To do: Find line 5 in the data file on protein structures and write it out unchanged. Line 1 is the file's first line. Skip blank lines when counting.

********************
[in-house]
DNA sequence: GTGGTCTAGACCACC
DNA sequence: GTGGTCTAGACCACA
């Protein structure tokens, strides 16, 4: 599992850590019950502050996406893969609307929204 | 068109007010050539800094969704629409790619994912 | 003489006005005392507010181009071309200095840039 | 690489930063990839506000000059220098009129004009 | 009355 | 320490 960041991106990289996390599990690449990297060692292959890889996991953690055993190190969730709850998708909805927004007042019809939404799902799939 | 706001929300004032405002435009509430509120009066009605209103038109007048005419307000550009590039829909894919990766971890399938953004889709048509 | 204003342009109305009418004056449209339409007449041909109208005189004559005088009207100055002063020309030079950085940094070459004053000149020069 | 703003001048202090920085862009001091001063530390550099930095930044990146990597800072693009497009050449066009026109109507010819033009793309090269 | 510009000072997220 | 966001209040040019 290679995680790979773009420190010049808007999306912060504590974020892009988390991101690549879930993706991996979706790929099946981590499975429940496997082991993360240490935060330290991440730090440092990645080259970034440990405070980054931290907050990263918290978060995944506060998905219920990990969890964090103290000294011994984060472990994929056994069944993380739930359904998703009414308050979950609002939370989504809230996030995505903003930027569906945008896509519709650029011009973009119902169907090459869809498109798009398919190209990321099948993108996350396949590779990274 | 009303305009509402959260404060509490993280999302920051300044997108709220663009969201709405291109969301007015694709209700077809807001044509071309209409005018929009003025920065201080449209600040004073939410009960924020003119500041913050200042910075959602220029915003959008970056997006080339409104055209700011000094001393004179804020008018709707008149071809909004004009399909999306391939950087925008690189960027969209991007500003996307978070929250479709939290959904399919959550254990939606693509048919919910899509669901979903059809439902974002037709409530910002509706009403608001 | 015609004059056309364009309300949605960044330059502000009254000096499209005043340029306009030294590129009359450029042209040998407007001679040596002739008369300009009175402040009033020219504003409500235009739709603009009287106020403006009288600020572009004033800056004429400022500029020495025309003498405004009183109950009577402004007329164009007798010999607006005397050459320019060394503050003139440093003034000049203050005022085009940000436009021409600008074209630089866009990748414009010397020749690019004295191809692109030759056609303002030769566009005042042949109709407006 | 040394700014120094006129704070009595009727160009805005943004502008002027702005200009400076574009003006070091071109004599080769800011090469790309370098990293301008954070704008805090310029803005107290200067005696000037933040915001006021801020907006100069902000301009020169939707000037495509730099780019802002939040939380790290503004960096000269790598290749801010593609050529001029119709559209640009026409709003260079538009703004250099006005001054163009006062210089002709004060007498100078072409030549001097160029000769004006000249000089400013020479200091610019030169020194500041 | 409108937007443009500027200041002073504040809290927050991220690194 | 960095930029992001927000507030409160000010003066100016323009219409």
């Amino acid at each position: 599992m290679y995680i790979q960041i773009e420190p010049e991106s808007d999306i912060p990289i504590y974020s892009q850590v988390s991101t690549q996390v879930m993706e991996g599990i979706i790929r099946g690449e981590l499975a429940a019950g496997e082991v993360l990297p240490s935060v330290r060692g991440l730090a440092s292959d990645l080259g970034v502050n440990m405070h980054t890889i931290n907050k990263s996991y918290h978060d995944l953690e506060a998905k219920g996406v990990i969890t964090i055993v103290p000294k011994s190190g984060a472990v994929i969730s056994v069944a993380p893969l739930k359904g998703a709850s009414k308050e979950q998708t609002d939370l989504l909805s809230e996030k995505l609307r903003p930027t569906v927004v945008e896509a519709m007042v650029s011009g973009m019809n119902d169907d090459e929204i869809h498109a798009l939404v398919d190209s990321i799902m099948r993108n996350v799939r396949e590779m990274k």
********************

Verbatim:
């Amino acid at each position: 599992m290679y995680i790979q960041i773009e420190p010049e991106s808007d999306i912060p990289i504590y974020s892009q850590v988390s991101t690549q996390v879930m993706e991996g599990i979706i790929r099946g690449e981590l499975a429940a019950g496997e082991v993360l990297p240490s935060v330290r060692g991440l730090a440092s292959d990645l080259g970034v502050n440990m405070h980054t890889i931290n907050k990263s996991y918290h978060d995944l953690e506060a998905k219920g996406v990990i969890t964090i055993v103290p000294k011994s190190g984060a472990v994929i969730s056994v069944a993380p893969l739930k359904g998703a709850s009414k308050e979950q998708t609002d939370l989504l909805s809230e996030k995505l609307r903003p930027t569906v927004v945008e896509a519709m007042v650029s011009g973009m019809n119902d169907d090459e929204i869809h498109a798009l939404v398919d190209s990321i799902m099948r993108n996350v799939r396949e590779m990274k």